them before, but they're the one that I finally called on Sunday to
              put her down. He told me that to come on Sunday would cost me $300 to
              $500, but if I wait till monday it will be under $100.

              That's all we have for vets, and as you can see, there really are none
              for horses, at least none that are reliable. Whoever said to contact
              a vet college and see if anyone could come here, thats a good idea.
              We need a horse vet badly. I'm even considering moving because of the
              lack of vets. That Amish guy is actually the best help I can get.
              The problem is that he dont have any supplies, meds, or any of that.

              As far as the book with the "where to shoot" chart, the book is called
              "How to be Your Own Vet (sometimes)". I find it to be one of the best
              books for horse vetting.

              Anyhow, I will share a little positive thing. I call it a small
              miracle. I actually got more upset later in the day on Monday than I
              did when I shot her. I guess it took awhile to hit me. Anyhow, on
              Monday I went to sleep mid day from exhaustion. When I woke up it was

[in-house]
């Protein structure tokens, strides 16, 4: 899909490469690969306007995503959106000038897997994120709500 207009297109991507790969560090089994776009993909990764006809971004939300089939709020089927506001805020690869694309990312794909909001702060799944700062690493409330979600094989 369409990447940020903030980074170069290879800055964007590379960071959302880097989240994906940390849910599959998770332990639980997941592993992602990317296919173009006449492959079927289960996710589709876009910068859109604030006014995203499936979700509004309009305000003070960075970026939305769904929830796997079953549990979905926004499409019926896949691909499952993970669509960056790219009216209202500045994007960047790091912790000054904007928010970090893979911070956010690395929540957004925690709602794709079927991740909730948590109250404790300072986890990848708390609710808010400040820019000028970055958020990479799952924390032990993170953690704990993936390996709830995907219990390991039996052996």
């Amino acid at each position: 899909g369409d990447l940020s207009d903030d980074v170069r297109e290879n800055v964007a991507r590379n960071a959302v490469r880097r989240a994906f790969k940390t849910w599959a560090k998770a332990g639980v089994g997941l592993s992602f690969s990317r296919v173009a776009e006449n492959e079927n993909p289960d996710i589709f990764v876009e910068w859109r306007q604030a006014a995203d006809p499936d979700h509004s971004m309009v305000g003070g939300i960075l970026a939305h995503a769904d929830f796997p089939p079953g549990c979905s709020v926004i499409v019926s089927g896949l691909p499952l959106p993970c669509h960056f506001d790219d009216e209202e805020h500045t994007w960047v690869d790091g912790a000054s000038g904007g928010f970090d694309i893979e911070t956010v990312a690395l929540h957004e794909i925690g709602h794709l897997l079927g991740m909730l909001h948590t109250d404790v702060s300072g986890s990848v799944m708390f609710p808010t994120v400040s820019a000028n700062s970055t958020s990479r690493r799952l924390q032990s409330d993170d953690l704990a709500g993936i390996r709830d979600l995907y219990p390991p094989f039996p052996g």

night, and I was several hours late for feeding. I fed the horses
              and went to check on one group of horses that have a round bale, so I
              dont have to do anything except check them and their water. It's
              really dark where their shed is. I went down there in the mud and
              they were all fine. I was starting to walk away when a pony mare came
              up to me really fast. This older pony is normally slow, and although
              she likes to come by me, she's always hard to catch. Not this time.
              She came over and stood right next to me, and started rubbing her head
              against me. It was cold, with very high wind. I was in front of
              their shed when she came to me. All of a sudden she took her head and
              pushed me into the shed. She kept pushing until I was in the back
              corner. Once in the corner, she wrapped herself around me, put her
              muzzle against my face and licked my cheek. I could feel her warm
              breath against my face as she put her head on my shoulder and pulled
              me closer, pulling my head beneath her neck where she help me. Then
              real slowly she rubbed her head against my face and head. I could
              feel the cold blowing in the cracks of the shed, but she was warm, and
              she just got closer as if she was hugging me. I became so relaxed
              that I snoozed off. When I woke up, I had my head against her
              forelock, and my hands under her mane to keep them warm, and it was
              over 2 hours later.